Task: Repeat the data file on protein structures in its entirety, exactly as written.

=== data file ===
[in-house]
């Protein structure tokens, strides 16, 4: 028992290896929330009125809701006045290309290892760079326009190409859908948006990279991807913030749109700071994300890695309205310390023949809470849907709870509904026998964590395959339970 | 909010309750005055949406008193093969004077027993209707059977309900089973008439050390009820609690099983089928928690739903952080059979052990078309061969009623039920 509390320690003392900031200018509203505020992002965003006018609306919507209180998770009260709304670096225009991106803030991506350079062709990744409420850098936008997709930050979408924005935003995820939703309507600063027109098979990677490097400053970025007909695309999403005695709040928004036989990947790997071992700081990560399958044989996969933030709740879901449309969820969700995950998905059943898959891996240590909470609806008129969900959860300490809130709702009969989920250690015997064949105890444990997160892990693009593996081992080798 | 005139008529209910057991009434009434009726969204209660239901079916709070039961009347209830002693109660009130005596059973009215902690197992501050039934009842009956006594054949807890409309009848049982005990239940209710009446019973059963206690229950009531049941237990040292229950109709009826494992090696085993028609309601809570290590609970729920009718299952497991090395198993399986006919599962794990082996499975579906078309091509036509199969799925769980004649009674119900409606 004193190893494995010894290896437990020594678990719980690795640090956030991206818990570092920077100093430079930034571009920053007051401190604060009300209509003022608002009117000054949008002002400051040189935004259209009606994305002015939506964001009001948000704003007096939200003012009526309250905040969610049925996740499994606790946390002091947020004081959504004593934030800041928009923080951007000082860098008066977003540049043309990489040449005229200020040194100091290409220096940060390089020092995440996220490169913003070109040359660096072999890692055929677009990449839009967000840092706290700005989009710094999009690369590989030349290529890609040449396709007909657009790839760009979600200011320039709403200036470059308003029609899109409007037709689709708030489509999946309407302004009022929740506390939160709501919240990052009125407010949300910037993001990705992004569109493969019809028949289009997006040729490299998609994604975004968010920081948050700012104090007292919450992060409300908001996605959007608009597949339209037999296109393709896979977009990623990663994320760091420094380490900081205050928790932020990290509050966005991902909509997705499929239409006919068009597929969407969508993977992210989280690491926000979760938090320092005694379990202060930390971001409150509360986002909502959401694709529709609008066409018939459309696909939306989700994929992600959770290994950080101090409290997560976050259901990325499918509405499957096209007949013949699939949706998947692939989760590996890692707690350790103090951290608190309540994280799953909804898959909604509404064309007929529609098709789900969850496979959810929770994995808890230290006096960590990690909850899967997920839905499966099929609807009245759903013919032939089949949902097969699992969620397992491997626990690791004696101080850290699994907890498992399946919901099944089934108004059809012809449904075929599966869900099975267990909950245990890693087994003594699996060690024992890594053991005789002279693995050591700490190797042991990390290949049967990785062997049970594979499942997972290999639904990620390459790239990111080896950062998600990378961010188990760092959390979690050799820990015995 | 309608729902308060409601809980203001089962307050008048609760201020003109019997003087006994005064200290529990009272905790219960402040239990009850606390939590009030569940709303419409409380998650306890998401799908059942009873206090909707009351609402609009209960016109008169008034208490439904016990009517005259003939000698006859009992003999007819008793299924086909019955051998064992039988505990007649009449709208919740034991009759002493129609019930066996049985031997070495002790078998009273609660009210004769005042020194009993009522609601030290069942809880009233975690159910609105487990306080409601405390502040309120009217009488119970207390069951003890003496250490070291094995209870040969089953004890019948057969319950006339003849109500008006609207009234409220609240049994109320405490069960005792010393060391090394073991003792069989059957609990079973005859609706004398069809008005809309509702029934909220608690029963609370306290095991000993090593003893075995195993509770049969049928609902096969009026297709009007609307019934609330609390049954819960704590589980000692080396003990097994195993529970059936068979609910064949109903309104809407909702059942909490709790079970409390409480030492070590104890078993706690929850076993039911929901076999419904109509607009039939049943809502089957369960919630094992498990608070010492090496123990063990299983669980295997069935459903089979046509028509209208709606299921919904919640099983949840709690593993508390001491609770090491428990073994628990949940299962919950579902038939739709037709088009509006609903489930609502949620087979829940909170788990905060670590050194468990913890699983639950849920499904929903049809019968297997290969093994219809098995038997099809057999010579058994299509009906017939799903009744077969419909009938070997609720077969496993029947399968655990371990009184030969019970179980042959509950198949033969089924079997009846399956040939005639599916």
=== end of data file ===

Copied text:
[in-house]
């Protein structure tokens, strides 16, 4: 028992290896929330009125809701006045290309290892760079326009190409859908948006990279991807913030749109700071994300890695309205310390023949809470849907709870509904026998964590395959339970 | 909010309750005055949406008193093969004077027993209707059977309900089973008439050390009820609690099983089928928690739903952080059979052990078309061969009623039920 509390320690003392900031200018509203505020992002965003006018609306919507209180998770009260709304670096225009991106803030991506350079062709990744409420850098936008997709930050979408924005935003995820939703309507600063027109098979990677490097400053970025007909695309999403005695709040928004036989990947790997071992700081990560399958044989996969933030709740879901449309969820969700995950998905059943898959891996240590909470609806008129969900959860300490809130709702009969989920250690015997064949105890444990997160892990693009593996081992080798 | 005139008529209910057991009434009434009726969204209660239901079916709070039961009347209830002693109660009130005596059973009215902690197992501050039934009842009956006594054949807890409309009848049982005990239940209710009446019973059963206690229950009531049941237990040292229950109709009826494992090696085993028609309601809570290590609970729920009718299952497991090395198993399986006919599962794990082996499975579906078309091509036509199969799925769980004649009674119900409606 004193190893494995010894290896437990020594678990719980690795640090956030991206818990570092920077100093430079930034571009920053007051401190604060009300209509003022608002009117000054949008002002400051040189935004259209009606994305002015939506964001009001948000704003007096939200003012009526309250905040969610049925996740499994606790946390002091947020004081959504004593934030800041928009923080951007000082860098008066977003540049043309990489040449005229200020040194100091290409220096940060390089020092995440996220490169913003070109040359660096072999890692055929677009990449839009967000840092706290700005989009710094999009690369590989030349290529890609040449396709007909657009790839760009979600200011320039709403200036470059308003029609899109409007037709689709708030489509999946309407302004009022929740506390939160709501919240990052009125407010949300910037993001990705992004569109493969019809028949289009997006040729490299998609994604975004968010920081948050700012104090007292919450992060409300908001996605959007608009597949339209037999296109393709896979977009990623990663994320760091420094380490900081205050928790932020990290509050966005991902909509997705499929239409006919068009597929969407969508993977992210989280690491926000979760938090320092005694379990202060930390971001409150509360986002909502959401694709529709609008066409018939459309696909939306989700994929992600959770290994950080101090409290997560976050259901990325499918509405499957096209007949013949699939949706998947692939989760590996890692707690350790103090951290608190309540994280799953909804898959909604509404064309007929529609098709789900969850496979959810929770994995808890230290006096960590990690909850899967997920839905499966099929609807009245759903013919032939089949949902097969699992969620397992491997626990690791004696101080850290699994907890498992399946919901099944089934108004059809012809449904075929599966869900099975267990909950245990890693087994003594699996060690024992890594053991005789002279693995050591700490190797042991990390290949049967990785062997049970594979499942997972290999639904990620390459790239990111080896950062998600990378961010188990760092959390979690050799820990015995 | 309608729902308060409601809980203001089962307050008048609760201020003109019997003087006994005064200290529990009272905790219960402040239990009850606390939590009030569940709303419409409380998650306890998401799908059942009873206090909707009351609402609009209960016109008169008034208490439904016990009517005259003939000698006859009992003999007819008793299924086909019955051998064992039988505990007649009449709208919740034991009759002493129609019930066996049985031997070495002790078998009273609660009210004769005042020194009993009522609601030290069942809880009233975690159910609105487990306080409601405390502040309120009217009488119970207390069951003890003496250490070291094995209870040969089953004890019948057969319950006339003849109500008006609207009234409220609240049994109320405490069960005792010393060391090394073991003792069989059957609990079973005859609706004398069809008005809309509702029934909220608690029963609370306290095991000993090593003893075995195993509770049969049928609902096969009026297709009007609307019934609330609390049954819960704590589980000692080396003990097994195993529970059936068979609910064949109903309104809407909702059942909490709790079970409390409480030492070590104890078993706690929850076993039911929901076999419904109509607009039939049943809502089957369960919630094992498990608070010492090496123990063990299983669980295997069935459903089979046509028509209208709606299921919904919640099983949840709690593993508390001491609770090491428990073994628990949940299962919950579902038939739709037709088009509006609903489930609502949620087979829940909170788990905060670590050194468990913890699983639950849920499904929903049809019968297997290969093994219809098995038997099809057999010579058994299509009906017939799903009744077969419909009938070997609720077969496993029947399968655990371990009184030969019970179980042959509950198949033969089924079997009846399956040939005639599916």